Will Google's new partnership lead to smartphones that learn?
Google's partnership with Movidius on the development of neural networking in smartphones and other hand-held devices could lead to advanced computing that 'learns' from real-world data.
A new partnership between Google and machine vision processing developer Movidius could pave the way for mobile devices to become even smarter.
The deal, announced Wednesday, will allow Google to make use of Movidius processors and software development while providing Movidius with the web giant’s help in its neural network technology work.
“What Google has been able to achieve with neural networks is providing us with the building blocks for machine intelligence, laying the groundwork for the next decade of how technology will enhance the way people interact with the world,” said Google machine intelligence software architect and designer Blaise Agüera y Arcas in a Movidius press release. “By working with Movidius, we’re able to expand this technology beyond the data center and out into the real world, giving people the benefits of machine intelligence on their personal devices.”
Artificial neural networks are adaptive computer algorithms that attempt to mimic the understanding process of a human brain. The models are designed to function in a similar manner as the brain and are supposed to recognize patterns through the interpretation of real-world sensory data, such as sounds and images. Eventually, the systems could allow computers to learn.
The newly announced partnership will move forward Google’s plans to run its advanced neural network engines on mobile devices such as tablets and smartphones. These advances could help build consumer appliances that can “understand images and audio” and support a more “personal and contextualized” user experience on devices utilizing Google and Movidius technology.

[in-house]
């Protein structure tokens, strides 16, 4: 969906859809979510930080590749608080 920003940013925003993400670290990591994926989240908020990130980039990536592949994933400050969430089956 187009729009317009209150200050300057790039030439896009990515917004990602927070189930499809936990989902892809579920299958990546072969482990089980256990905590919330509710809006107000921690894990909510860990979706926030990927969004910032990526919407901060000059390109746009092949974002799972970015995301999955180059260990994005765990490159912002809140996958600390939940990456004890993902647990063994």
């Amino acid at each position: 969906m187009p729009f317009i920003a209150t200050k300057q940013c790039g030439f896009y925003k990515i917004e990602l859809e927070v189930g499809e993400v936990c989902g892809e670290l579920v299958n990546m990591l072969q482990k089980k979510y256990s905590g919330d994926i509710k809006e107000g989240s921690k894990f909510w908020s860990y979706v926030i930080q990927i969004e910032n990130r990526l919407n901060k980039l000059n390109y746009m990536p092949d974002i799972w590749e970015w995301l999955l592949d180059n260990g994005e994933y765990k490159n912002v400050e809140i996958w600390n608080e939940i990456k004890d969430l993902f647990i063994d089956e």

Google has already partnered with Movidius on its Project Tango initiative for almost two years. The Project Tango platform utilizes computer vision and special sensors to allow mobile devices to navigate through space by perceiving their position and orientation, in a manner similar to humans. Computer vision is an imaging field related to neural network technology like Google’s which both companies hope to make more prevalent through their furthered cooperation.
“The technological advances Google has made in machine intelligence and neural networks are astounding,” said Movidius Chief Executive Officer Remi El-Ouazzane in the company’s release. “Movidius’ mission is to bring visual intelligence to devices so that they can understand the world in a more natural way. This partnership with Google will allow us to accelerate that vision in a tangible way.”
One challenge El-Ouazzane mentioned was the power efficiency needs of devices running neural networks. In the Movidius statement he said having the Google collaboration begin with the initial hardware design at Movidius should provide a “deep synthesis” between the architecture and processing, eventually making the technology functional and attainable in consumer products.
The Movidius press release also confirmed that Google would utilize the Movidius Myriad 2 MA2450 chip, which the company says is the only commercial chip with a small enough size and great enough power efficiency to run neural network computing. In 2014, Google’s first Project Tango prototype phone utilized a Movidius Myriad 1 processor for basic contextual understanding by the device.